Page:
abstract = "Angiosperm sexual reproduction is unique and remarkable. Unlike for other living organisms, fertilisation involves the fusion of two sperm cells to two cell types of female gametophyte, the egg and central cell. This fertilization process is called double fertilisation. Fusion of the egg and the sperm yields a zygote whereas the interaction of the central cell and the sperm gives the nutritive endosperm. This fertilization process has been studied extensively for many years. However, despite these studies, relatively little is known at the molecular level about either of the plant gametes. This is primarily due to the difficulties in plant gamete isolation. Both plant gametes reside within enclosed tissues, pollen grains and embryo sacs. In this study, sperm isolation techniques were successfully developed for Brassica oleracea and Arabidopsis thaliana which ultimately utilised fluorescence-activated cell sorting (FACS) to obtain pure cell samples. Proteomic studies utilising two-dimensional protein electrophoresis and mass spectrometry (MS) were carried out on both semi-purified and FACS-purified sperm cells. In parallel with the proteomic studies a bioinformatics approach was taken which used sperm transcriptome data of maize, Plumbago zeylanica, rice and tobacco to identify homologues in Arabidopsis. Transcriptional analyses, RT-PCR and GFP translational fusion experiments were used to investigate these Arabidopsis sperm cell-expressed gene candidates. As a result, two sperm cell-expressed genes (At1g10090 and At5g39650) were identified and these are being analysed to confirm their functions in the reproductive process. Moreover, the sperm cell-expressed gene candidates derived from the bioinformatics were also screened for roles in plant reproduction by a reverse genetics approach (Arabidopsis T-DNA insertion mutagenesis plant screening) and eight genes were identified. In addition, for the first time, sperm cell size dimorphism was identified for Arabidopsis in this study utilising a GFP-labelled sperm line and confocal microscopy. Overall the techniques for sperm cell-expressed gene candidate selection were proven to be effective and will certainly facilitate further sperm cell-specific gene identification studies. Further the Arabidopsis sperm purification technique successfully developed in this project will surely be useful for any plant sperm cell studies in the future.",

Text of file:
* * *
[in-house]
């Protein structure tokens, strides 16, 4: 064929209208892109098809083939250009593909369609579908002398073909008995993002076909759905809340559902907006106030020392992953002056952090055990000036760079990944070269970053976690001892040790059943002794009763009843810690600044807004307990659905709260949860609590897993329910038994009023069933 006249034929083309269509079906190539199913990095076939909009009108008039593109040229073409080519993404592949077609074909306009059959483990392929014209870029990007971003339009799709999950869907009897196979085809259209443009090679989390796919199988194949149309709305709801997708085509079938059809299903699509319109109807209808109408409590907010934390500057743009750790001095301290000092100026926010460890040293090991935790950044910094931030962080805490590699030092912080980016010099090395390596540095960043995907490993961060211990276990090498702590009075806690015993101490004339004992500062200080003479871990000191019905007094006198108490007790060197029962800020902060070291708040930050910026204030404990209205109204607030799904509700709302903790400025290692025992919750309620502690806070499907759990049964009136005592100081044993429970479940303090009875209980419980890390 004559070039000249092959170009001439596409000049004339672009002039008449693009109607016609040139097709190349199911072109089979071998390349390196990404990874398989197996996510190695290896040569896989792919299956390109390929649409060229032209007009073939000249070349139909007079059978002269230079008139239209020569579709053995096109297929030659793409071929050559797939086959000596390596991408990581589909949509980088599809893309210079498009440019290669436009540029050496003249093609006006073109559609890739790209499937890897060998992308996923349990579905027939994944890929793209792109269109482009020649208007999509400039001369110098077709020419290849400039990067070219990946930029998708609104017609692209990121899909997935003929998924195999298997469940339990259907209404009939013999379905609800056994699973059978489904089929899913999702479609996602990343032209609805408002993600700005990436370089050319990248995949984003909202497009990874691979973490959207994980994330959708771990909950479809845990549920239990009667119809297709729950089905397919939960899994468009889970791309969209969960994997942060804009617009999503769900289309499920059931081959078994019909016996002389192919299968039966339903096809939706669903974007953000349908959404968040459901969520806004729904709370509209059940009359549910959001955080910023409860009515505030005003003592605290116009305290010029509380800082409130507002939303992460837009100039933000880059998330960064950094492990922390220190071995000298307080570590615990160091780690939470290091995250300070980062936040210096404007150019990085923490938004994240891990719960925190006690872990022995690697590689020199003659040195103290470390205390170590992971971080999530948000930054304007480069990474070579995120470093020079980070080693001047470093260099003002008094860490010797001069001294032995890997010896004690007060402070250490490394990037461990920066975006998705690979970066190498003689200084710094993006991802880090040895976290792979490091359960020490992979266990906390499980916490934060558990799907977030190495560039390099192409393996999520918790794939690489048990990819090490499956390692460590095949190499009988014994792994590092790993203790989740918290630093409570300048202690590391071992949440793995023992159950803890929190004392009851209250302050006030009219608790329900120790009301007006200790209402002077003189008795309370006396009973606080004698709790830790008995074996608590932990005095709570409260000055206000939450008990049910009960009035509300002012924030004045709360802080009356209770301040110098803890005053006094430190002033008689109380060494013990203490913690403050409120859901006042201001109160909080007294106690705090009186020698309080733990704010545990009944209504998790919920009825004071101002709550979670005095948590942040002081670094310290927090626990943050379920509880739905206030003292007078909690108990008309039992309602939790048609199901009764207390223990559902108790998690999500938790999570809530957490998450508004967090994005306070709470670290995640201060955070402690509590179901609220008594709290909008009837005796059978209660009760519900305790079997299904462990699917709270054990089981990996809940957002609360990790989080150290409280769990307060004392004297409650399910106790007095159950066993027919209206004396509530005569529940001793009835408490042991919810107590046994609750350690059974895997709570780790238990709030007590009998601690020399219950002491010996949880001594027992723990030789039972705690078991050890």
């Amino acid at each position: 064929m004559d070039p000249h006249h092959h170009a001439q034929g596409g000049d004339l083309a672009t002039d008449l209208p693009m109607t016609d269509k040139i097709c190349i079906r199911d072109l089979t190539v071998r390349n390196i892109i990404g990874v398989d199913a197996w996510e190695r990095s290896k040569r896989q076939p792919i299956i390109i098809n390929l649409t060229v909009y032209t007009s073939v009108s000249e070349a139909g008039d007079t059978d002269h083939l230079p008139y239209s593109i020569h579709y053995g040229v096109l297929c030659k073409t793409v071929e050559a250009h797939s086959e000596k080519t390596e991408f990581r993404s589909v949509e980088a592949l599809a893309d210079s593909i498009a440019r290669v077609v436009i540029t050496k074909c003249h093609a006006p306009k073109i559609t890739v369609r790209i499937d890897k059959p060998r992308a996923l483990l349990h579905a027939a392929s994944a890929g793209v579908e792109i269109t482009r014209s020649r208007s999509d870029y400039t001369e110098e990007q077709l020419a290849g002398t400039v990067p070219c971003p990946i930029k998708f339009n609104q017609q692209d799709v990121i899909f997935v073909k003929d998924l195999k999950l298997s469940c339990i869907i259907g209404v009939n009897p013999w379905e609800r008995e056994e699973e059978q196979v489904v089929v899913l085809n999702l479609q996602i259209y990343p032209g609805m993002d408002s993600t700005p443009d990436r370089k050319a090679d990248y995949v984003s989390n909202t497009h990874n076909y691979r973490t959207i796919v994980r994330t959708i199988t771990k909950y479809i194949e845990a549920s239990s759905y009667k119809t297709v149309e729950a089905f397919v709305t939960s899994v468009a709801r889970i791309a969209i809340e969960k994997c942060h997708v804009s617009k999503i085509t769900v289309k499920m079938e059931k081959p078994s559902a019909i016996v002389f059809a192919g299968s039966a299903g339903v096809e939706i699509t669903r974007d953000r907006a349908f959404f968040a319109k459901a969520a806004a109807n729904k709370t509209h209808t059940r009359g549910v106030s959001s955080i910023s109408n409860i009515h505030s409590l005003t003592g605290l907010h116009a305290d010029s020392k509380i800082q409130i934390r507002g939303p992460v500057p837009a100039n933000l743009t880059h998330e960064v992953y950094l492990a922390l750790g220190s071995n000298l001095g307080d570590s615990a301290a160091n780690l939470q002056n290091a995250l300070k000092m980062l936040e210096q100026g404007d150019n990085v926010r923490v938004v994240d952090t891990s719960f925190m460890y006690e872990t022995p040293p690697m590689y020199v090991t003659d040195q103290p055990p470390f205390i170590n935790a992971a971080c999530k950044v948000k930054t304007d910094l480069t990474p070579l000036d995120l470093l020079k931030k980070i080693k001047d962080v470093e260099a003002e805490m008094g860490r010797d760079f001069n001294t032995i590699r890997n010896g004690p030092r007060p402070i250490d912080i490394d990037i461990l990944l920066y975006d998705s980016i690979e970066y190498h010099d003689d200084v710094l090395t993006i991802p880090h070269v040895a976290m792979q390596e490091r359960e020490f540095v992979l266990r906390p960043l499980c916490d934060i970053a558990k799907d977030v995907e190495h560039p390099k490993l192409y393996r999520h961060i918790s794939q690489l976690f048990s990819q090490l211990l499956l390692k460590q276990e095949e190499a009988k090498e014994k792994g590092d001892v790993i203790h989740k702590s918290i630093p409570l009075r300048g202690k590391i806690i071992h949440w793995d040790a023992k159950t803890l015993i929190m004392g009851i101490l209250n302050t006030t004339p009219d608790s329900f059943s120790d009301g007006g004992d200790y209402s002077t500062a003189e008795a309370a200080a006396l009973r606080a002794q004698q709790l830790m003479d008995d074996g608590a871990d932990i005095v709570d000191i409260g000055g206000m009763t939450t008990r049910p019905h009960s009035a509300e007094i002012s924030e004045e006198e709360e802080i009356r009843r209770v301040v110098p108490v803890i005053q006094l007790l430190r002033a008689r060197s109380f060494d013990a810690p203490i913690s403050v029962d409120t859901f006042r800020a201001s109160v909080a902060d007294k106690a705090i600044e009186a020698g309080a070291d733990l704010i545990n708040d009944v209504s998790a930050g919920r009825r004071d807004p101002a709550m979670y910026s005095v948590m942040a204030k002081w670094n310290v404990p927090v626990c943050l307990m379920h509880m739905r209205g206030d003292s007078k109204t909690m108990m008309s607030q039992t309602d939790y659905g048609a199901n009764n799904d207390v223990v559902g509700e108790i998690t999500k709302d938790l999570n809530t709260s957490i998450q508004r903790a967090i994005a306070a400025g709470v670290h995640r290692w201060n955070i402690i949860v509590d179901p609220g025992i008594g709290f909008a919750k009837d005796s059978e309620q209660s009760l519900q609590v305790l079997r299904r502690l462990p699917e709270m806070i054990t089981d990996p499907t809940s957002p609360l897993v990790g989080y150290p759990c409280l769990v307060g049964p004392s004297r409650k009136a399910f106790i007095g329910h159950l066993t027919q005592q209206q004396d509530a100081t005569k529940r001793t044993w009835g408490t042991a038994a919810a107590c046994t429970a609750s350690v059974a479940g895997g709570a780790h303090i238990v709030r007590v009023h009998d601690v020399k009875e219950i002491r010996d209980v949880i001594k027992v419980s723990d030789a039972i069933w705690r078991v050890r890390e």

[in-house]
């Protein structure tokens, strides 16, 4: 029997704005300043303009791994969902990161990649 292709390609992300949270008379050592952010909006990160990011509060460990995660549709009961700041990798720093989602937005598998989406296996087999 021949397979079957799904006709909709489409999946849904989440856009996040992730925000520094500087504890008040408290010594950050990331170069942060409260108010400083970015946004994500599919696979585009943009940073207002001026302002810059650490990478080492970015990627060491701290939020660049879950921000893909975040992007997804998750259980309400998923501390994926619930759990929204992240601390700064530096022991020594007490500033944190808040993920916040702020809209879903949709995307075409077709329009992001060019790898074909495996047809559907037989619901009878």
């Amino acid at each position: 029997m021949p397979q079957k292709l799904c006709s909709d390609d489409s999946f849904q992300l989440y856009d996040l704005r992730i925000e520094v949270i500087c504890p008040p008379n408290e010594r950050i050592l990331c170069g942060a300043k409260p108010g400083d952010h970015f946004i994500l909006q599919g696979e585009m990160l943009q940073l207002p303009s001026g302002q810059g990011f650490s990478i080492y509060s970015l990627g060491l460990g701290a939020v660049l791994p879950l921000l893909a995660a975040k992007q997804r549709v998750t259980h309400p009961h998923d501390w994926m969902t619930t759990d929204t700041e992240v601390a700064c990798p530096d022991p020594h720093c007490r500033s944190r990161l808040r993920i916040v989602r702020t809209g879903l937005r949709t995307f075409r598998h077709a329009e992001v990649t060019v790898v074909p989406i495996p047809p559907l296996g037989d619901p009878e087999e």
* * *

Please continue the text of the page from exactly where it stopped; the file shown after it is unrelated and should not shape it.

keywords = "sperm cell, Arabidopsis",
author = "Ajaraporn Sriboonlert",
year = "2008",
month = "9",
language = "English",
school = "University of Bath",

}

TY - THES

T1 - Proteome and Transcriptional Analysis of Arabidopsis thaliana Sperm Cells

AU - Sriboonlert,Ajaraporn

PY - 2008/9

Y1 - 2008/9